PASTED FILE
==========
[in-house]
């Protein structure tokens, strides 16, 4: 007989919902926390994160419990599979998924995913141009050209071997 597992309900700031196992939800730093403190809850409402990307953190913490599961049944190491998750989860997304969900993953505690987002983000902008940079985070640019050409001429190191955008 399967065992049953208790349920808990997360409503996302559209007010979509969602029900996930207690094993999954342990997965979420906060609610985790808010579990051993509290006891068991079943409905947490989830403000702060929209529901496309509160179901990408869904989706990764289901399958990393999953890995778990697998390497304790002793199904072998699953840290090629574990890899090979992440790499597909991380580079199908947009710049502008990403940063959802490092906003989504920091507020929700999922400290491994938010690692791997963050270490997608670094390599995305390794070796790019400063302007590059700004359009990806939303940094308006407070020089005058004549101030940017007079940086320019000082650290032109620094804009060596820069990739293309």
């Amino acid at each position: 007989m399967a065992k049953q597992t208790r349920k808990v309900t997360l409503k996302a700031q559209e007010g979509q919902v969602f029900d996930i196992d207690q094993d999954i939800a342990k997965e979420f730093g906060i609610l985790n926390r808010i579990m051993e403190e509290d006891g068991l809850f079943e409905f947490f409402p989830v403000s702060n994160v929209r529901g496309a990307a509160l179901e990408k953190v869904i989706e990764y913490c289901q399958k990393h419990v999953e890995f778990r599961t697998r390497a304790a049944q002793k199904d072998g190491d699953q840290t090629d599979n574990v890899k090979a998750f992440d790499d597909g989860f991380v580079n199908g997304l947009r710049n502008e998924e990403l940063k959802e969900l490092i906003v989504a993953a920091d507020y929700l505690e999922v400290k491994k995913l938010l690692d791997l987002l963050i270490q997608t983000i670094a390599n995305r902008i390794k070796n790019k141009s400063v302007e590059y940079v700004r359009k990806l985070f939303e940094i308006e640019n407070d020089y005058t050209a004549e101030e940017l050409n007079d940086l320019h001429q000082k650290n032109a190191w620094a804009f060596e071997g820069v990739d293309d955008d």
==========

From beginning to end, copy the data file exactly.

[in-house]
């Protein structure tokens, strides 16, 4: 007989919902926390994160419990599979998924995913141009050209071997 597992309900700031196992939800730093403190809850409402990307953190913490599961049944190491998750989860997304969900993953505690987002983000902008940079985070640019050409001429190191955008 399967065992049953208790349920808990997360409503996302559209007010979509969602029900996930207690094993999954342990997965979420906060609610985790808010579990051993509290006891068991079943409905947490989830403000702060929209529901496309509160179901990408869904989706990764289901399958990393999953890995778990697998390497304790002793199904072998699953840290090629574990890899090979992440790499597909991380580079199908947009710049502008990403940063959802490092906003989504920091507020929700999922400290491994938010690692791997963050270490997608670094390599995305390794070796790019400063302007590059700004359009990806939303940094308006407070020089005058004549101030940017007079940086320019000082650290032109620094804009060596820069990739293309």
């Amino acid at each position: 007989m399967a065992k049953q597992t208790r349920k808990v309900t997360l409503k996302a700031q559209e007010g979509q919902v969602f029900d996930i196992d207690q094993d999954i939800a342990k997965e979420f730093g906060i609610l985790n926390r808010i579990m051993e403190e509290d006891g068991l809850f079943e409905f947490f409402p989830v403000s702060n994160v929209r529901g496309a990307a509160l179901e990408k953190v869904i989706e990764y913490c289901q399958k990393h419990v999953e890995f778990r599961t697998r390497a304790a049944q002793k199904d072998g190491d699953q840290t090629d599979n574990v890899k090979a998750f992440d790499d597909g989860f991380v580079n199908g997304l947009r710049n502008e998924e990403l940063k959802e969900l490092i906003v989504a993953a920091d507020y929700l505690e999922v400290k491994k995913l938010l690692d791997l987002l963050i270490q997608t983000i670094a390599n995305r902008i390794k070796n790019k141009s400063v302007e590059y940079v700004r359009k990806l985070f939303e940094i308006e640019n407070d020089y005058t050209a004549e101030e940017l050409n007079d940086l320019h001429q000082k650290n032109a190191w620094a804009f060596e071997g820069v990739d293309d955008d």